Director: Ram Kamal Mukherjee
Producer: Aritra Das and Shailendra Kumar
Cast: Lillette Dubey, Celina Jaitly Haag, Azhar Khan and Shree Ghatak
Duration: 47 minutes
Rating: 4 stars
Cinema is surreal, just like magic. That’s what Satyajit Ray had mentioned in one of his interviews to Time magazine when quizzed about Pather Panchali. When director Ram Kamal Mukherjee opened his film Season’s Greetings with a poetic letter recited by Lillette Dubey, establishing the loneliness of a woman, it reminded me of Rituparno’s Bariwali. Banalata was also waiting for her love. So was Aparna Sen in Titli, or Soha in Antar Mahal or maybe Rituparna Sengupta in Utsab. The mature conversation between Celina Jaitly Haag (surprisingly poignant) and debutant actor Azhar Khan travels from socio-political issues to simple floating clouds, we know that the tone of the film has been set.
Season’s Greetings, a homage to legendary filmmaker Rituparno Ghosh, stays with you. It gently tugs at your heartstrings, reminding you of the fragile yet ever-important bond of human relationships.
At a time when web entertainment majorly caters to the darker sides of human emotions, Season’s Greetings comes as a refreshing change. The plot, like a bird’s morning coo, gently settles into your senses, bringing back memories and moments dear to your life.
The main theme and the subplot are weaved beautifully, meandering through well-sketched screenplay and cinematography, adding a touch of nostalgia via its soul tugging songs and background score.
It’s poetry on web and thank god for a differential treatment that cuts through the usual clutter.
The banter between Celina and Azhar reminds me of Aishwarya Rai and Tota Roy Choudhury’s in Chokher Bali.
Now, a bit about the story. The 45 minute Hindi film is about Romita (Celina Jaitly Haag) who decides to introduce her live-in partner Usmaan (Azhar Khan) to her mother Suchitra (Lillette Dubey) who stays in a bungalow with her maid Chapala (Shree Ghatak). On 5th September noon, they visit Suchitra, a lady who lives alone after being separated from her husband. Ironically, she lives in a house ‘Utsab’ (meaning Festival) but she is lonely, often lost in her thoughts. Music and dance are her only companion since her daughter travels due to work assignments and stays in a different city.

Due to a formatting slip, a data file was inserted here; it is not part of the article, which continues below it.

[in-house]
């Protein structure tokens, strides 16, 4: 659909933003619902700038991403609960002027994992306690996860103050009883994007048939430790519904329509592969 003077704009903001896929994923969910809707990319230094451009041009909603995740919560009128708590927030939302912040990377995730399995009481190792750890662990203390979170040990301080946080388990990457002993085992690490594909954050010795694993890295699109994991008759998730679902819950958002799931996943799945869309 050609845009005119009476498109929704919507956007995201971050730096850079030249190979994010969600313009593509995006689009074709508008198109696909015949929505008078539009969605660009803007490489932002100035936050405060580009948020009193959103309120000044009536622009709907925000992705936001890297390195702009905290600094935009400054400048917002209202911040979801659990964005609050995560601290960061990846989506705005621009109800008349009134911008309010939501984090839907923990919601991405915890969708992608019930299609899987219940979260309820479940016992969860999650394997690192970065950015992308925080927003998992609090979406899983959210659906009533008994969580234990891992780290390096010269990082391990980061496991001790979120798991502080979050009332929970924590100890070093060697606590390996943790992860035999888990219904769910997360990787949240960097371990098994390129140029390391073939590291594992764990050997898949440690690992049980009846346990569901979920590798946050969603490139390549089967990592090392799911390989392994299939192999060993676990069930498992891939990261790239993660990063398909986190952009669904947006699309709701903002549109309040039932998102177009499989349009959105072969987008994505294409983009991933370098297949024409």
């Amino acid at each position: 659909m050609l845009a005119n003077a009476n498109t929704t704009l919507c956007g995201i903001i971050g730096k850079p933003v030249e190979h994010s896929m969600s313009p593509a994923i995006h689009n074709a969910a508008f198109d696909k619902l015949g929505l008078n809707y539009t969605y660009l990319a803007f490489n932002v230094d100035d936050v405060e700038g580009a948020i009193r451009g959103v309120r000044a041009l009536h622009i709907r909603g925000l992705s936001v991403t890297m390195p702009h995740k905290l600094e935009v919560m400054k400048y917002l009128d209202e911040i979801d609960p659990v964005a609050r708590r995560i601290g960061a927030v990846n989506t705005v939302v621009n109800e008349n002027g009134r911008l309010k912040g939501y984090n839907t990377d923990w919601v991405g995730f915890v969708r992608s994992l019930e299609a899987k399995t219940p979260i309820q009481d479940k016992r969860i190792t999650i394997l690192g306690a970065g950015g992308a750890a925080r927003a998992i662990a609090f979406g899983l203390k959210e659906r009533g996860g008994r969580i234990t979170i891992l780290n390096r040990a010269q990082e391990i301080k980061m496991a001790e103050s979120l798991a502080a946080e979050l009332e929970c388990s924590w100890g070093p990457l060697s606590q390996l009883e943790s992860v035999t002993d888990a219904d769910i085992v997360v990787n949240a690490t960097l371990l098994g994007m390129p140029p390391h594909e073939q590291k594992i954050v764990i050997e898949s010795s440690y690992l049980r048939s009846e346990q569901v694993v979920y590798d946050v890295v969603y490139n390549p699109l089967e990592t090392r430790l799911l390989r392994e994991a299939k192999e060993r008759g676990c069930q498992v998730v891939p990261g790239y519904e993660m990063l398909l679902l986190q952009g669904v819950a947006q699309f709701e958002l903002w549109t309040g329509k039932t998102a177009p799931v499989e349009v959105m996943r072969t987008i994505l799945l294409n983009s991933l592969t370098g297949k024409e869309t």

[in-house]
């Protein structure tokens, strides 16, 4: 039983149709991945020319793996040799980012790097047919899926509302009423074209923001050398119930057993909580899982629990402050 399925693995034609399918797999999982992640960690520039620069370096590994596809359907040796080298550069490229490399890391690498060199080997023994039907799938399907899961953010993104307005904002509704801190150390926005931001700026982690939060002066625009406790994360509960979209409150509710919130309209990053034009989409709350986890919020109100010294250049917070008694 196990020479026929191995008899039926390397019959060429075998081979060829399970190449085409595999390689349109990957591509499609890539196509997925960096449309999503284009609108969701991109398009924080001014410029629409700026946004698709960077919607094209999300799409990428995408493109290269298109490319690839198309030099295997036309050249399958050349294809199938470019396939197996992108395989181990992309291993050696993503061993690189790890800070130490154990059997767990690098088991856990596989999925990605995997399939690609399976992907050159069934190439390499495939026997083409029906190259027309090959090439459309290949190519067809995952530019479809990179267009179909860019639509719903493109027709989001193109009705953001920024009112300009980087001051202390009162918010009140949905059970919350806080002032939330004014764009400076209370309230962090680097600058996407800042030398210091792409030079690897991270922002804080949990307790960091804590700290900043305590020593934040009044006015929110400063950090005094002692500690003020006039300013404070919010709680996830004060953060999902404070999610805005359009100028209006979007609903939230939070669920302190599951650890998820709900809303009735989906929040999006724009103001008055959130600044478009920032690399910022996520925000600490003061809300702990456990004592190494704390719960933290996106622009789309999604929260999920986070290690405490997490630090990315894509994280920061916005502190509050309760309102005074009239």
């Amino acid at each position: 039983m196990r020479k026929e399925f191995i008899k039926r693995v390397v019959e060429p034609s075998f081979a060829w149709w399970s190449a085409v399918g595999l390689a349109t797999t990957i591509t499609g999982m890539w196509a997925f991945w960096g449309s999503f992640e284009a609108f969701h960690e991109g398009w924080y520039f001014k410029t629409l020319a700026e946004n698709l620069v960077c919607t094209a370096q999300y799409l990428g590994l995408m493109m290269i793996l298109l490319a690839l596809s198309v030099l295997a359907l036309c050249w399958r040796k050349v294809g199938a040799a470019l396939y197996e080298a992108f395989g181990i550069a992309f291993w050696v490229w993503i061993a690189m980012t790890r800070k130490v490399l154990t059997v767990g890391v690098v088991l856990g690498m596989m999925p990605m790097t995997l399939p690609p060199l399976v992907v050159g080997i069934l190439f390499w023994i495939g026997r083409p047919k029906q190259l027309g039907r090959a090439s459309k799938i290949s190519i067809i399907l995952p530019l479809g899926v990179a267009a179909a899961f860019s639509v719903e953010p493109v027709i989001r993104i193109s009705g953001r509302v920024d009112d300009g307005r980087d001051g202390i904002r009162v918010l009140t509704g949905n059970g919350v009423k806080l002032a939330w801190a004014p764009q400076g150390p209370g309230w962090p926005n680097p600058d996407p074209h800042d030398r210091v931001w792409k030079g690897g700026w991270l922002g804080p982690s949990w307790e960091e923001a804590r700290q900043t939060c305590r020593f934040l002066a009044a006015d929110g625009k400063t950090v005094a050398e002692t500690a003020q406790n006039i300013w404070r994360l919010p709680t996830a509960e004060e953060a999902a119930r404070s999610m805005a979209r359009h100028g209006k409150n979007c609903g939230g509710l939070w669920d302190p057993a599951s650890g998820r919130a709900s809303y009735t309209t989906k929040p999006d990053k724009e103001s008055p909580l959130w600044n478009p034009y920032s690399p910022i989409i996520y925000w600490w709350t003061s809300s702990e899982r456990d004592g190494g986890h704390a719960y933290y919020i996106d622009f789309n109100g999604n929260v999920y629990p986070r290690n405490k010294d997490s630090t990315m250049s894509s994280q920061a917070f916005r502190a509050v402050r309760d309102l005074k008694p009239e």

Daughter’s homecoming is always celebrated in Bengal, just like Durga Puja. So after years, Suchitra leaves no stone unturned to welcome her daughter and her fiancée Usmaan. Over a five-course Bengali meal and a few glasses of wine, they discover each other. While Romita thought that she was the one waiting to surprise her mother with Usmaan’s presence in her life, she didn’t know that her mother had bigger surprises in store for her. With every passing moment, Romita and Suchitra unfold their mysteries and eventually come to a juncture where lines get blurred.
The film jolts you with the shocking yet overwhelming climax. It seems that director Ram Kamal has worked meticulously on each and every shot, giving his own interpretation to create a collage of moments inspired by various Ghosh movies. For a non-Ghosh aficionado, the movie still appeals as a simple narrative. Shot exquisitely by Pravatendu Mondal (Cakewalk fame) in Kolkata, the music (by Shailendra Sayanti) scores in creating the cinematic crescendo.
Mukherjee, like Ghosh, keeps it slow and verbose. The dichotomy between Suchitra and Romita is rightly established through various scenes, specially the confronting scenes. Lillette Dubey takes the film on her shoulder and delivers an award-winning performance. Given a chance, any actor would slip into theatrical performance with a character like Suchitra. But she kept it subtle. She seems like someone who actually lived in that house forever. But the surprise element is Celina Jaitly Haag. She is an example of the fact that marriage and motherhood could transform a human being. Her eyes created magical moments, while she would completely underplay her character to set a rhythmic balance with her mother. The symphony works like a classical opera, which hits the octave, and merges with the chorus in the climax. Celina will be remembered as Romita in the annals of digital entertainment, and this is by far her best performance as an actor.
Debutant Azhar Khan with his chiseled body and suave look, scores moderate marks as a supporting cast. While transgender actor Shree Ghatak as Chapala seems to be an interesting character, slightly under utilized by the director. Costume by Shabarni Das succeeds in creating the Ghoshque feel, while Art Director Gautam deserves special mention in recreating the ‘seasoned’ space.
I feel that when the world is celebrating lockdown, this film premiered by Zee5, talks about family, human rights and love. This film talks about Hindu lady falling in love with a Muslim man, freedom of sexual choice, abolishment of section 377 and acceptance without being judgemental. Like earlier mentioned, while most content on web is about blood bath, sexual violence, horror and coming of age facade, Season’s Greetings comes as a bunch of fresh lilies in the middle of marigolds.
A must watch.